The Federal Reserve Bank of New York and the OCC in Washington are reportedly drafting the "guidance" on reform of bank securitizations and at the request of the PWG. No clue whether the White House is involved directly yet or if this is merely a Tim Geithner operation. These PWG white papers are never released to the public even though the Treasury acts as the de facto public affairs organ for this corporate influence group.

We called out former Wachovia Bank CEO and Goldman Sachs (GS) banker Robert Steel on the subject of the PWG last year at the Chicago Fed's international banking conference. He was unapologetic and more than a little offended, or so he claimed. The PWG acts with impunity in Washington, in part because the members of Congress understand their subordinate role. We hear that Senator John Warner (D-VA) is now competing with Judd Gregg (R-NH) to be the next "Senator from Wall Street" and specifically seems to be angling to join a private equity firm. Gregg's tastes seem to run more along the lines of a large OTC derivative dealer bank.

The fact that the PWG is in league with the Fed and Treasury against the FDIC board is all you need to know about the politics of reforming private label mortgage securitization.

If Barack Obama were really interested in reforming Washington, he would rescind President Reagan's executive order and disband the PWG for good. Allowing the big banks which participate in the PWG to lobby financial regulators and members of Congress without any public disclosure is a national scandal and makes a mockery of any claim by Barrack Obama to be changing the business of Washington.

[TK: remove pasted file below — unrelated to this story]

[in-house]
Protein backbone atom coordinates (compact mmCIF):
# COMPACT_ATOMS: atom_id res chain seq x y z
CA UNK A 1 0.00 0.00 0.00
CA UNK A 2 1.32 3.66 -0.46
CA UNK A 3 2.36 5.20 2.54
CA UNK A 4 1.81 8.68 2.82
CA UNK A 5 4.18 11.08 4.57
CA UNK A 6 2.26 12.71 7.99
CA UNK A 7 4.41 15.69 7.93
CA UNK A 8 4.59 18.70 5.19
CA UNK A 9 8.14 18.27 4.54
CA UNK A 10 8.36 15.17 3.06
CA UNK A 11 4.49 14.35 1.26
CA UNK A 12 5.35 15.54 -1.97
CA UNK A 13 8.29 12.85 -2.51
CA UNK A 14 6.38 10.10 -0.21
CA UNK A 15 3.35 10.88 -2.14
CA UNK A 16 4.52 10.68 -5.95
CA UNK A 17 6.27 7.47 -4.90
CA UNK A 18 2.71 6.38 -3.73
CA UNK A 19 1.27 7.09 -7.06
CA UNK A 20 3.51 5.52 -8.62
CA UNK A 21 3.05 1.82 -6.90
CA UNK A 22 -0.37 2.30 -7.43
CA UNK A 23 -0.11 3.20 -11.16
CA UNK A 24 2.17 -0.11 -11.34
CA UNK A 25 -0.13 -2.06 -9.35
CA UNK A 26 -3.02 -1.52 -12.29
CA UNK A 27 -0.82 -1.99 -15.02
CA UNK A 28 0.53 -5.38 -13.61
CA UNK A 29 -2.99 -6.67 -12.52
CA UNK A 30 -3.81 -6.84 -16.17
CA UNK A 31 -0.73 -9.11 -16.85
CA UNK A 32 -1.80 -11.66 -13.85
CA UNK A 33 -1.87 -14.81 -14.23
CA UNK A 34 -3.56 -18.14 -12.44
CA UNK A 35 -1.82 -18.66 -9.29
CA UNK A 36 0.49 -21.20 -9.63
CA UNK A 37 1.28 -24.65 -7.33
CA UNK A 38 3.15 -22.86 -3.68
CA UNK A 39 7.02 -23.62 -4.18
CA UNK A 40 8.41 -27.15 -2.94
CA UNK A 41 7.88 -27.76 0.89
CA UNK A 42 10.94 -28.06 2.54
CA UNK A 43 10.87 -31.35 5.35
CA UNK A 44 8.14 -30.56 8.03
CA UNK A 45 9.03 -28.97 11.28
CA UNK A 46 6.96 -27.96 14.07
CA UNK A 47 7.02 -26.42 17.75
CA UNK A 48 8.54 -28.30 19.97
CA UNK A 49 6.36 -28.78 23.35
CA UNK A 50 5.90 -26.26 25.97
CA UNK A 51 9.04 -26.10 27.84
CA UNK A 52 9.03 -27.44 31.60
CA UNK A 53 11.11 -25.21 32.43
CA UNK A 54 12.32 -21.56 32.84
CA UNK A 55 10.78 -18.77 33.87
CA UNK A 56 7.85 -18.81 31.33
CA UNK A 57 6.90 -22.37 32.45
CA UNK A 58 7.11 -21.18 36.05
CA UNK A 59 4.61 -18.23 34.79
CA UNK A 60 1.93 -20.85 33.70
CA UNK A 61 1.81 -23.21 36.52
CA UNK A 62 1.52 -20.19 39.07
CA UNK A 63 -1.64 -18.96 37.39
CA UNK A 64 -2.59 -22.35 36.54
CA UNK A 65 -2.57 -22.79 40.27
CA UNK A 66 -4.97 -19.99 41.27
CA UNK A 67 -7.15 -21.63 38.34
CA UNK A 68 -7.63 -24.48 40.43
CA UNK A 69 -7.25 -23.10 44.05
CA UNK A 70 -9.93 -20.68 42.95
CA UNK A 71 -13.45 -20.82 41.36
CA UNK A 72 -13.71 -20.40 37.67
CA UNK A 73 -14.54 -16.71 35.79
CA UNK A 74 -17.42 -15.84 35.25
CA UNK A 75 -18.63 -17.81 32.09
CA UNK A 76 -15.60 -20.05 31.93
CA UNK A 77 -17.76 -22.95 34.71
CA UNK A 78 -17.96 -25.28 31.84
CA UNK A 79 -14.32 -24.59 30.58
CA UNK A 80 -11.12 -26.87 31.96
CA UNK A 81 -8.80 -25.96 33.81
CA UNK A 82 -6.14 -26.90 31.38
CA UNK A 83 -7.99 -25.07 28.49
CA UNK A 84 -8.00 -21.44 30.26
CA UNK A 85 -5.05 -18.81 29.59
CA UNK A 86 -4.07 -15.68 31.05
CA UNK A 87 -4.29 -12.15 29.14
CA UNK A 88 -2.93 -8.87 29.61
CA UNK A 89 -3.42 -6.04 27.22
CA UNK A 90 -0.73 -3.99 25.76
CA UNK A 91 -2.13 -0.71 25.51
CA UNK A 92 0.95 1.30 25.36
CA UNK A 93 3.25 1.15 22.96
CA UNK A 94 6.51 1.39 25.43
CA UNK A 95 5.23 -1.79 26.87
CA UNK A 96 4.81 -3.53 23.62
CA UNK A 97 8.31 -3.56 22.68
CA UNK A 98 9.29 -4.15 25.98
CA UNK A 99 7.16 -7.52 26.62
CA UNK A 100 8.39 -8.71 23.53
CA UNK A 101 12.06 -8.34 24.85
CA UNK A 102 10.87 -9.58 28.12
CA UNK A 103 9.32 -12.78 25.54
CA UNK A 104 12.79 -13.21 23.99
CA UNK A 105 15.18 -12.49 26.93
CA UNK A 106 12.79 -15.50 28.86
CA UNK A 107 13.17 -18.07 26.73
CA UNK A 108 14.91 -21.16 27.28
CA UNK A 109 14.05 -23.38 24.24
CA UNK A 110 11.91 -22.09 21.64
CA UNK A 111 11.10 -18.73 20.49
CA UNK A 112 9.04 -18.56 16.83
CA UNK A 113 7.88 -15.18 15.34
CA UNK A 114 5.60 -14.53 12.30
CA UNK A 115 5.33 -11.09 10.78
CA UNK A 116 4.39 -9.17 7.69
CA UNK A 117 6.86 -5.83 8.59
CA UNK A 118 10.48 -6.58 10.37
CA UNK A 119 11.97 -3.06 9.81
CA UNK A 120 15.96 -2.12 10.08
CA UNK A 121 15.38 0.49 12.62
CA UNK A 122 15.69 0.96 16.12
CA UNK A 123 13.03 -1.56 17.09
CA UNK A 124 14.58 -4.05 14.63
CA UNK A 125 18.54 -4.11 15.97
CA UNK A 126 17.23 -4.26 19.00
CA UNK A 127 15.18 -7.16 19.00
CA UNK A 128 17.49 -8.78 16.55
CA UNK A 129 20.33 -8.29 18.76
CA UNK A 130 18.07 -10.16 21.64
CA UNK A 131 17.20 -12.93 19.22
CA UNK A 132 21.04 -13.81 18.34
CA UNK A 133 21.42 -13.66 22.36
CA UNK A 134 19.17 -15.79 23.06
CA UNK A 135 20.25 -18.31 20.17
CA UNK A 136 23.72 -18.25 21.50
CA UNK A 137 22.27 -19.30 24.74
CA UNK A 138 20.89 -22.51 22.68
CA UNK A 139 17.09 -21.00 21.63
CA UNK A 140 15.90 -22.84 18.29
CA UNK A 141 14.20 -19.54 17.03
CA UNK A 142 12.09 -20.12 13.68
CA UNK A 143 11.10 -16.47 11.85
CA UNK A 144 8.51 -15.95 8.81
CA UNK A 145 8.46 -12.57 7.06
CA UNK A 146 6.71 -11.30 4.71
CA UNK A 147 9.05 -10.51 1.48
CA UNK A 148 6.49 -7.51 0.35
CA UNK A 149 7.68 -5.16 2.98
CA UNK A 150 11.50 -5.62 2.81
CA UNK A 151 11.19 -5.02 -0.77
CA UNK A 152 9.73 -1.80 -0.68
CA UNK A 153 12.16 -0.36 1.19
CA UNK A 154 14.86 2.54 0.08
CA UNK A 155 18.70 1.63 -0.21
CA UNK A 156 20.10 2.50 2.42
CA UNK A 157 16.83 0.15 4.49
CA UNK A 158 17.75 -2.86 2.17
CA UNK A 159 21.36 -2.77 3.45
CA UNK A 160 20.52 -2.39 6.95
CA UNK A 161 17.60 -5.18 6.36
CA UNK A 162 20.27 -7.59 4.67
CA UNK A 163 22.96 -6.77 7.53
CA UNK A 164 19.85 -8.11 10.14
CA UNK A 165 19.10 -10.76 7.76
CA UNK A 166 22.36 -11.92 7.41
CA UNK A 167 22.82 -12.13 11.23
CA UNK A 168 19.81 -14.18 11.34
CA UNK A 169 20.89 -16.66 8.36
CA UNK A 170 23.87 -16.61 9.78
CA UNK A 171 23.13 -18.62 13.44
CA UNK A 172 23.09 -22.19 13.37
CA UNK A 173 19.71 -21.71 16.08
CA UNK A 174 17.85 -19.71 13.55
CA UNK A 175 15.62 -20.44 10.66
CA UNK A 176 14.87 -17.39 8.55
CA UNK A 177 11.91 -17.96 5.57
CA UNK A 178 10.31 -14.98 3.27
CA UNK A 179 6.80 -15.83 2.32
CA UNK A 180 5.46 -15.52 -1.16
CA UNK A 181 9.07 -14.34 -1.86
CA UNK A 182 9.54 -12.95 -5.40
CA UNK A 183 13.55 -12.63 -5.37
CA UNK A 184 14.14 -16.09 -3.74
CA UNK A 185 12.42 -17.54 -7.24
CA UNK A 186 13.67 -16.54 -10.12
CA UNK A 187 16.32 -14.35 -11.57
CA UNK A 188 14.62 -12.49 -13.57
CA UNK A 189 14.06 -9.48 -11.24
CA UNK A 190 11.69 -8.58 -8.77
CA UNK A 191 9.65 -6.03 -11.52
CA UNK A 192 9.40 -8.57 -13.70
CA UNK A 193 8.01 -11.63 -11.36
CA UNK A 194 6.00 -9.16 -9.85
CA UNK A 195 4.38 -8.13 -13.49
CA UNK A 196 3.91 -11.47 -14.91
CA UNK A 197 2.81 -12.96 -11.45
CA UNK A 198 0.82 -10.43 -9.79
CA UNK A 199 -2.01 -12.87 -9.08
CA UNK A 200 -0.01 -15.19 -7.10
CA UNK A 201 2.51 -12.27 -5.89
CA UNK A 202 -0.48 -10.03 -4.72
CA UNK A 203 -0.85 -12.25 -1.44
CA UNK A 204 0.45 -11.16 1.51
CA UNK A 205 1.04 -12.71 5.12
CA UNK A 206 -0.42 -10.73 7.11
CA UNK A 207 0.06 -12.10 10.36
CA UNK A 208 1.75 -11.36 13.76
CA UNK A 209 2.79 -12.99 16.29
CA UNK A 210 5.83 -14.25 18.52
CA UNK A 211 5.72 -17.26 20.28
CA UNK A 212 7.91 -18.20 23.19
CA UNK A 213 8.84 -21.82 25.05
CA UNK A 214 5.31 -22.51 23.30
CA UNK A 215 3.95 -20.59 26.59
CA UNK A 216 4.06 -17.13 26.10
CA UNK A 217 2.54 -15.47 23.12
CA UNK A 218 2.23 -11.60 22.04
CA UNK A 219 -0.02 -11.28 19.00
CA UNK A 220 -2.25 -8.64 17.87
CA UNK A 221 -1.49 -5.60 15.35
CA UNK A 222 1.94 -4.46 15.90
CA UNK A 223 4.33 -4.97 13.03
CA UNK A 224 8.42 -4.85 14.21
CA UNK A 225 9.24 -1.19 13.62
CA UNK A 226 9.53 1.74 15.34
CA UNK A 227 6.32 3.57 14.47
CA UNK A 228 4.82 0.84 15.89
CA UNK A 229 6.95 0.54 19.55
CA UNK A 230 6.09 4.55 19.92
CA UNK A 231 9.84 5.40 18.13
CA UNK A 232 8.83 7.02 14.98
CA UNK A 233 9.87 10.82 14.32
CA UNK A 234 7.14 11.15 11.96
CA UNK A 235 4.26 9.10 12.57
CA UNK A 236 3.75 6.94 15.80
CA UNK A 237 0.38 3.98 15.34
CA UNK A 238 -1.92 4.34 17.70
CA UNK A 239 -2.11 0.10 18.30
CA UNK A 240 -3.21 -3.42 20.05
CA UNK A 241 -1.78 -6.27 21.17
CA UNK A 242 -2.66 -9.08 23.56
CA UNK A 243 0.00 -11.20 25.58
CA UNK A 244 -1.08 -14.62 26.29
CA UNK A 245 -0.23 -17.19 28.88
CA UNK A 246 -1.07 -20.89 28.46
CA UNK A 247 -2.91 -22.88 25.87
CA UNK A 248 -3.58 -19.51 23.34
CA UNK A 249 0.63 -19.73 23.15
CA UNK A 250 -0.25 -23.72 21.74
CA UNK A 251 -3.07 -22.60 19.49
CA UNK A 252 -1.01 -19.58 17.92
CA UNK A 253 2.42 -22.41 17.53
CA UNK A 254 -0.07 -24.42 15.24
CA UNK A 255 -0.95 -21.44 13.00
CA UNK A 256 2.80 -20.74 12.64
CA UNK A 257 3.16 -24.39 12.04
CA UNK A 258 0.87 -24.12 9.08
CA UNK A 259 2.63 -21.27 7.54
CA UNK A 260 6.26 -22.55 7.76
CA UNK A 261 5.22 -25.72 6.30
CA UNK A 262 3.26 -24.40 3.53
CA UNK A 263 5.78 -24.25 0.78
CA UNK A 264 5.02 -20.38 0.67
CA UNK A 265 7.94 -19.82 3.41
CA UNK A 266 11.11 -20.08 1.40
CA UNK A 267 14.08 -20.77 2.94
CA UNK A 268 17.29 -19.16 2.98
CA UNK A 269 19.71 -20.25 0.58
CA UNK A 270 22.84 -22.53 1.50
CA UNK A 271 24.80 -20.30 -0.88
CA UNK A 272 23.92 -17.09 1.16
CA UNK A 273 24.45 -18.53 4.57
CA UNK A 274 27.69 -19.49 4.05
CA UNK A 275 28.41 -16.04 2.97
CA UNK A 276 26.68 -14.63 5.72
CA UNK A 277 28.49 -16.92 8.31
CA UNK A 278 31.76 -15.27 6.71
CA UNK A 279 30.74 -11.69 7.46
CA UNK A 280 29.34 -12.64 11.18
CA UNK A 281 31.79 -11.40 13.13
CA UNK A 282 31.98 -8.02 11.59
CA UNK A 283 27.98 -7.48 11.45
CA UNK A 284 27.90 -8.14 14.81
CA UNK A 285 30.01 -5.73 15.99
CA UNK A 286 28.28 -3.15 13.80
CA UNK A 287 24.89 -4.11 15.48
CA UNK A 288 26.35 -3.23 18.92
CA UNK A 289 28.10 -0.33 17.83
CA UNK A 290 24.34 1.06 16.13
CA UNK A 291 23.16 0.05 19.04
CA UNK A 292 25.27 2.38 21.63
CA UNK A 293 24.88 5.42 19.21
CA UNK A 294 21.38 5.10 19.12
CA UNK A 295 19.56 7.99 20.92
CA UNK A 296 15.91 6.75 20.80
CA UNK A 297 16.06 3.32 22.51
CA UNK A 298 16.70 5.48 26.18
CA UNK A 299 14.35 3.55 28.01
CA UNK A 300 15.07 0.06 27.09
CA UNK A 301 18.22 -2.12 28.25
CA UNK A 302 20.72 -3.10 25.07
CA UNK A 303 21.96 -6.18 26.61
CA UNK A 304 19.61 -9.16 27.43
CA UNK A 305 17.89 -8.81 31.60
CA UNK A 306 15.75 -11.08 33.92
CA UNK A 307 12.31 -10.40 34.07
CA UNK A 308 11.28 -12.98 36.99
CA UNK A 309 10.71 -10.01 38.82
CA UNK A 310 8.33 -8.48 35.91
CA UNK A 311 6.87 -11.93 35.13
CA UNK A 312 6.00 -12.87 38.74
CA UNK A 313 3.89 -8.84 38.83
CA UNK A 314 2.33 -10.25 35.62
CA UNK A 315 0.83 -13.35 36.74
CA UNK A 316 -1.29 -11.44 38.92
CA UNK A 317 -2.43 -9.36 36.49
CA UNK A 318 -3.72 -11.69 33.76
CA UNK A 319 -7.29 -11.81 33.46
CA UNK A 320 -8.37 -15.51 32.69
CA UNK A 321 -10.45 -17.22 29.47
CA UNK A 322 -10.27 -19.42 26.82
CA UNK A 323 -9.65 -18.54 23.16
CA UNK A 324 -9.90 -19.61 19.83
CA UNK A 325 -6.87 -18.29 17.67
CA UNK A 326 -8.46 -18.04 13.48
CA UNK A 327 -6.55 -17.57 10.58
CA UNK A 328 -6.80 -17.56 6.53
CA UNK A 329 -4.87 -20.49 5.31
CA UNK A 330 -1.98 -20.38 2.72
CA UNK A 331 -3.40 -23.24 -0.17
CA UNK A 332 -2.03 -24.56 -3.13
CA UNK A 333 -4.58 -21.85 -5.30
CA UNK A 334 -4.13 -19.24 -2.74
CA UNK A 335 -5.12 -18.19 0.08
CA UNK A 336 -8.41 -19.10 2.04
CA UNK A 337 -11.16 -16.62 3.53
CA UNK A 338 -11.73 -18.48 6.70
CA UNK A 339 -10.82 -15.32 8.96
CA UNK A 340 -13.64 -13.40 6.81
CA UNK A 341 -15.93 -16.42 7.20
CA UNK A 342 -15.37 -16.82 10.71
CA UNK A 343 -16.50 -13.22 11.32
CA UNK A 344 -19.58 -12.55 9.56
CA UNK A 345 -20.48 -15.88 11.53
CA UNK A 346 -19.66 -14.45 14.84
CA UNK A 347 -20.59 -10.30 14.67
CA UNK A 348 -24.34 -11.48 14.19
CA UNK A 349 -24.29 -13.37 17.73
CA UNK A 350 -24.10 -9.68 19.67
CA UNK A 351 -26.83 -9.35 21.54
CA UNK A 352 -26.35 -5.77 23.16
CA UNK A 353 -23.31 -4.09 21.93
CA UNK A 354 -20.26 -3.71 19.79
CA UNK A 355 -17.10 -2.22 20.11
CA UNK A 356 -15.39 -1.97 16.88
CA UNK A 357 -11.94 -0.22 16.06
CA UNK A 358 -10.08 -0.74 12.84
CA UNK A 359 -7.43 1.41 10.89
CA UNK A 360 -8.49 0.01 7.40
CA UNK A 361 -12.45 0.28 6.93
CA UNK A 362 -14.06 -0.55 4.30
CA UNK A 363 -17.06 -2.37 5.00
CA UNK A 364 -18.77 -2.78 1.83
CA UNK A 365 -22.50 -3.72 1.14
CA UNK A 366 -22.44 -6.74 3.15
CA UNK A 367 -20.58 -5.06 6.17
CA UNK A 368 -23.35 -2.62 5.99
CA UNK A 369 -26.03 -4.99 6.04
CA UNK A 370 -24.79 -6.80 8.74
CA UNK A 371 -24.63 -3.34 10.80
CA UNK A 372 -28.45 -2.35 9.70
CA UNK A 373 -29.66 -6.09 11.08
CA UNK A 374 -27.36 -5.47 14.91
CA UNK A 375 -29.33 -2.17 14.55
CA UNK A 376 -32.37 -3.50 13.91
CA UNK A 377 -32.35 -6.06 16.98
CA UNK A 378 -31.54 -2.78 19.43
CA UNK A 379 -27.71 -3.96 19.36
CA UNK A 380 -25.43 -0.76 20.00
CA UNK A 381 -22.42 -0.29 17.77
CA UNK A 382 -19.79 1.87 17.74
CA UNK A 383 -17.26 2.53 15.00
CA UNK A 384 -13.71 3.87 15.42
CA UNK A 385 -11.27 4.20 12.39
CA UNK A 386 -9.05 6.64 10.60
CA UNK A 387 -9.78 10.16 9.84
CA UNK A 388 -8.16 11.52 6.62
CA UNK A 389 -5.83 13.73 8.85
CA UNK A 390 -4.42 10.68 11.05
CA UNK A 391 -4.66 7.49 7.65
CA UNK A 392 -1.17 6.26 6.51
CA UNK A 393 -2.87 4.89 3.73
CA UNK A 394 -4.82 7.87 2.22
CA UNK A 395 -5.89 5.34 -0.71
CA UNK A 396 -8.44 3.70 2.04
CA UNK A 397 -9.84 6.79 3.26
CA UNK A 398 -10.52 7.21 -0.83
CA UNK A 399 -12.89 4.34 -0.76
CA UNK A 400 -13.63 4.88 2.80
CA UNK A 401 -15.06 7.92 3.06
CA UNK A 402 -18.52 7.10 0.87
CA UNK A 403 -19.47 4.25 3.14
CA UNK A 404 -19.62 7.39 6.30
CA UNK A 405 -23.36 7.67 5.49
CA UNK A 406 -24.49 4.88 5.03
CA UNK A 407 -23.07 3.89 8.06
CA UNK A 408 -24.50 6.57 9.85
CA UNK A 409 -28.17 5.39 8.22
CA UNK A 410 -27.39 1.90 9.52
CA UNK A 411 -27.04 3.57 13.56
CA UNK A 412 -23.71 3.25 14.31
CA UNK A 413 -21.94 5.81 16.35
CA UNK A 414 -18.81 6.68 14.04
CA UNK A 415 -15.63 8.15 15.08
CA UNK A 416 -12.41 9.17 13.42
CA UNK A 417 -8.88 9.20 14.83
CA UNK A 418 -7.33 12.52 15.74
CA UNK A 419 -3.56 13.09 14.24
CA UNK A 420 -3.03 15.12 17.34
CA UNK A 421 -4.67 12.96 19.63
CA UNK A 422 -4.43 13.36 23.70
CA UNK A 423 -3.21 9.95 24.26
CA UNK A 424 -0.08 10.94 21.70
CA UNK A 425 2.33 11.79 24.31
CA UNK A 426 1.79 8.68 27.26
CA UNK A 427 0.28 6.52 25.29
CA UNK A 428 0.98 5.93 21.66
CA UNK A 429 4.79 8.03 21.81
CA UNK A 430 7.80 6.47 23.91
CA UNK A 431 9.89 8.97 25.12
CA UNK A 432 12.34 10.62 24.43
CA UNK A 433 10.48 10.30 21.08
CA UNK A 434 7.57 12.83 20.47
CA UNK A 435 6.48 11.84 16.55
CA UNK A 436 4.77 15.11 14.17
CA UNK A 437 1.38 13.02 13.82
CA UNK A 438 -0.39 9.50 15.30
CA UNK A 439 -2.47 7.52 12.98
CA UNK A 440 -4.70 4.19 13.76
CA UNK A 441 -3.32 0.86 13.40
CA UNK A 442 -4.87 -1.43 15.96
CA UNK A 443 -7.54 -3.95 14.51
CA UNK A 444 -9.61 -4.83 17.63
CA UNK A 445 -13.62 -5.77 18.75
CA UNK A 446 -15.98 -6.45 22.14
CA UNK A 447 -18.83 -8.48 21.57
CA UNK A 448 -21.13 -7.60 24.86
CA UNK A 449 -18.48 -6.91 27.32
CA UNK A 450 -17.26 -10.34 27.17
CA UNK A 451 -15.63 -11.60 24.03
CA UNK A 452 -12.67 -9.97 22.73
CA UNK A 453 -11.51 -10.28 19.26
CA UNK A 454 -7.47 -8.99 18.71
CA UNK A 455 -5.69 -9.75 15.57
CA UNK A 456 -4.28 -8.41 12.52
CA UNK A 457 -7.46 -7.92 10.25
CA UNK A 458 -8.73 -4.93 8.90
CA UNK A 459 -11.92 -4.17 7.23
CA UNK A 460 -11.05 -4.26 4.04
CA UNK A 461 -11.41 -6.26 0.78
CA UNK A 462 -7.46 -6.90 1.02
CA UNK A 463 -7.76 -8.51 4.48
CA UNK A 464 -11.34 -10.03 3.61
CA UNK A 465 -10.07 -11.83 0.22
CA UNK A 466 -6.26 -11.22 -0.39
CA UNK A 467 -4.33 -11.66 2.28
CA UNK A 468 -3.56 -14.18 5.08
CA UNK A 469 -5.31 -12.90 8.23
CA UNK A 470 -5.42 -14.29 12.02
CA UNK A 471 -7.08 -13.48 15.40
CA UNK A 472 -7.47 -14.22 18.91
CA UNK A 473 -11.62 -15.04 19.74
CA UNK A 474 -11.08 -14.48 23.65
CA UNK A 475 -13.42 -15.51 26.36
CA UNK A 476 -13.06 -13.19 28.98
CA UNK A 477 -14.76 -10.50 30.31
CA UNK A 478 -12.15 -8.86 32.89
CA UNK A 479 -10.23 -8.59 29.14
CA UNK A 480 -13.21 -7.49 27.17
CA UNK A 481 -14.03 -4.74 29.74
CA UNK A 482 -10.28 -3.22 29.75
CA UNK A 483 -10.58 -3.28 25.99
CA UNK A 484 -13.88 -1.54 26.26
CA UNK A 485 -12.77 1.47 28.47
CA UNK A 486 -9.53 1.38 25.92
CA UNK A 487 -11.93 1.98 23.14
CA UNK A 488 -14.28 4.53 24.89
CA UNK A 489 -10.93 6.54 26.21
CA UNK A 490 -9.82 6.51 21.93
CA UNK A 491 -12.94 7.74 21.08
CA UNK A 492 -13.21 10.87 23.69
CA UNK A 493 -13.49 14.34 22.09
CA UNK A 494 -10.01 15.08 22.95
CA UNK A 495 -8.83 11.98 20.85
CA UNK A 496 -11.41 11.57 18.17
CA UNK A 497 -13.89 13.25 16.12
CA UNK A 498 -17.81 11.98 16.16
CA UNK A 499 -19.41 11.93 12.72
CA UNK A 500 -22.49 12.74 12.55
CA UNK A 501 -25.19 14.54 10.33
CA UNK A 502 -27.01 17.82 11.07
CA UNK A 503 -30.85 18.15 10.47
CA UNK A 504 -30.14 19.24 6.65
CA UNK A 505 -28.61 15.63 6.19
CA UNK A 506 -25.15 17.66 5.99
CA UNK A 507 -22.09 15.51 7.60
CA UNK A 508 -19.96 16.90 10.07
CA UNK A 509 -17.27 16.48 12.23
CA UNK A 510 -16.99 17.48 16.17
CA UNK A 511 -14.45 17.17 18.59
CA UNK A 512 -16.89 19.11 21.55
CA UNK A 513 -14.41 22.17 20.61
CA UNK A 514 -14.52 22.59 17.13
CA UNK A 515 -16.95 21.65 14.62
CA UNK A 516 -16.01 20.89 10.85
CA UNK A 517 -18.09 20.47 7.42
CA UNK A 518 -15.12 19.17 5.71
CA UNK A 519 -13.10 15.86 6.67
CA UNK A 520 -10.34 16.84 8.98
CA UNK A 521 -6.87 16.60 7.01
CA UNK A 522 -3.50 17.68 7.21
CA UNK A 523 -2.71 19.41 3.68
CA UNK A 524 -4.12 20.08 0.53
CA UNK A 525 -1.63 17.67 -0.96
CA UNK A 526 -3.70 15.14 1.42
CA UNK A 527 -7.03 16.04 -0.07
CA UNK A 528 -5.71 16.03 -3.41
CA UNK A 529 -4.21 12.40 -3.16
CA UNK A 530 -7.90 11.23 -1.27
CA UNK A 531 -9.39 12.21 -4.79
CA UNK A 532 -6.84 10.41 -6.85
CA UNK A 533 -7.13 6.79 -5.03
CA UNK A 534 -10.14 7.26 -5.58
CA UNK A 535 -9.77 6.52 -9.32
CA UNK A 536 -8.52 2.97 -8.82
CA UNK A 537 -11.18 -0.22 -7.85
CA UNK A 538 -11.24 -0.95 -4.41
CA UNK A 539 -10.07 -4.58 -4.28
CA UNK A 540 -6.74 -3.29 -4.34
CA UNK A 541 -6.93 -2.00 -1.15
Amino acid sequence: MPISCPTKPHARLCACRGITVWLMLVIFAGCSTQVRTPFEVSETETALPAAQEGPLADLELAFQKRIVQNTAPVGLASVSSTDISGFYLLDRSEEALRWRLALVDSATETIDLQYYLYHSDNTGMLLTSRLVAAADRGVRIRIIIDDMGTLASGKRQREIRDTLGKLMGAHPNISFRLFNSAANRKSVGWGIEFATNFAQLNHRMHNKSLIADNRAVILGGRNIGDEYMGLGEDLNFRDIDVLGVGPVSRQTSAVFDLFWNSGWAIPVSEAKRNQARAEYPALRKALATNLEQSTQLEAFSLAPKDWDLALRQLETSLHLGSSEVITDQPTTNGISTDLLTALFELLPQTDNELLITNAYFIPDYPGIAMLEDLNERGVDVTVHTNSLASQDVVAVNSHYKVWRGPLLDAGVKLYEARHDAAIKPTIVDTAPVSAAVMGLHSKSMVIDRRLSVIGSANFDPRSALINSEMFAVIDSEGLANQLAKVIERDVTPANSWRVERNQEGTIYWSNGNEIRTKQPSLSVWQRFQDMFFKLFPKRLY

We noted in our comment last Tuesday in American Banker, "Viewpoint: Stop Blocking FDIC Securitization Effort," that "the practical policy issue is the losses observed in failed banks over the past two years, averaging over 30% of total assets, versus just 11% on average in the S&L crisis. The common factor in failed banks with high loss rates is unsafe and unsound securitizations practices, thus the FDIC initiative on securitization."

It is very telling to us that the FDIC is advocating greater openness and transparency in bank sales of mortgage loans to securitizations, but the Fed and OCC are standing with the larger dealer banks that arguably caused the financial crisis in complex structured assets. Hopefully these federal agencies and the industry groups they seem to be allied with will realize that the FDIC's rule making process holds the potential to revive private label mortgage finance and that they can influence the outcome - but only if they participate constructively.

One mortgage market veteran who ran risk for one of the largest private conduits in the business put the situation succinctly last week: "You can argue against the FDIC securitization proposals, looking at them in a bundle, as perhaps being overkill, but each piece of their proposal, taken separately, is pretty compelling. The other bank regulators and industry groups could easily negotiate a better, more streamlined deal that would help the market if they bothered to push back and participate constructively, instead of simply attacking the FDIC."

Chris Whalen, Institutional Risk Analytics, March 15, 2010